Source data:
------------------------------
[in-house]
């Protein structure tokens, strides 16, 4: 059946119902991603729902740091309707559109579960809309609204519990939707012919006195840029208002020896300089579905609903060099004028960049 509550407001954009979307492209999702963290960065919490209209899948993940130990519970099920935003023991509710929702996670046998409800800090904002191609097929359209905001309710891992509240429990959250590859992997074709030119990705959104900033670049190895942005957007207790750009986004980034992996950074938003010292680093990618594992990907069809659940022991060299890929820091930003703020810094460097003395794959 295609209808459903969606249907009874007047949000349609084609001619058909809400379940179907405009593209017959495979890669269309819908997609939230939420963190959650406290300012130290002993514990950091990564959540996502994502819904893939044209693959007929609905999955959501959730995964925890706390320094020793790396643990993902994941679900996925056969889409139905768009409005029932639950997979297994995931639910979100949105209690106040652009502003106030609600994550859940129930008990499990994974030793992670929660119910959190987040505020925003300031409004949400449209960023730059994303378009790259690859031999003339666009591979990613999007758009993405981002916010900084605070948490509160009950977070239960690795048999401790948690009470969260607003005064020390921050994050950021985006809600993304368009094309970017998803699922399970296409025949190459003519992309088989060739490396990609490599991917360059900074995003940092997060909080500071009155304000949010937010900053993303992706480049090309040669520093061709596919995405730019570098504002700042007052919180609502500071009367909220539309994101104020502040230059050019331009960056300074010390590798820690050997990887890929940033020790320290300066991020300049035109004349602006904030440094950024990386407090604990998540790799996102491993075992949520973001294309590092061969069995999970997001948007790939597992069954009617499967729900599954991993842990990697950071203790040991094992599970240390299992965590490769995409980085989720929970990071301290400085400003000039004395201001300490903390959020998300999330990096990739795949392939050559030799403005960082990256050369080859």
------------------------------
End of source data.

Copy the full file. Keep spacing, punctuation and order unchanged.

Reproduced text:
[in-house]
């Protein structure tokens, strides 16, 4: 059946119902991603729902740091309707559109579960809309609204519990939707012919006195840029208002020896300089579905609903060099004028960049 509550407001954009979307492209999702963290960065919490209209899948993940130990519970099920935003023991509710929702996670046998409800800090904002191609097929359209905001309710891992509240429990959250590859992997074709030119990705959104900033670049190895942005957007207790750009986004980034992996950074938003010292680093990618594992990907069809659940022991060299890929820091930003703020810094460097003395794959 295609209808459903969606249907009874007047949000349609084609001619058909809400379940179907405009593209017959495979890669269309819908997609939230939420963190959650406290300012130290002993514990950091990564959540996502994502819904893939044209693959007929609905999955959501959730995964925890706390320094020793790396643990993902994941679900996925056969889409139905768009409005029932639950997979297994995931639910979100949105209690106040652009502003106030609600994550859940129930008990499990994974030793992670929660119910959190987040505020925003300031409004949400449209960023730059994303378009790259690859031999003339666009591979990613999007758009993405981002916010900084605070948490509160009950977070239960690795048999401790948690009470969260607003005064020390921050994050950021985006809600993304368009094309970017998803699922399970296409025949190459003519992309088989060739490396990609490599991917360059900074995003940092997060909080500071009155304000949010937010900053993303992706480049090309040669520093061709596919995405730019570098504002700042007052919180609502500071009367909220539309994101104020502040230059050019331009960056300074010390590798820690050997990887890929940033020790320290300066991020300049035109004349602006904030440094950024990386407090604990998540790799996102491993075992949520973001294309590092061969069995999970997001948007790939597992069954009617499967729900599954991993842990990697950071203790040991094992599970240390299992965590490769995409980085989720929970990071301290400085400003000039004395201001300490903390959020998300999330990096990739795949392939050559030799403005960082990256050369080859």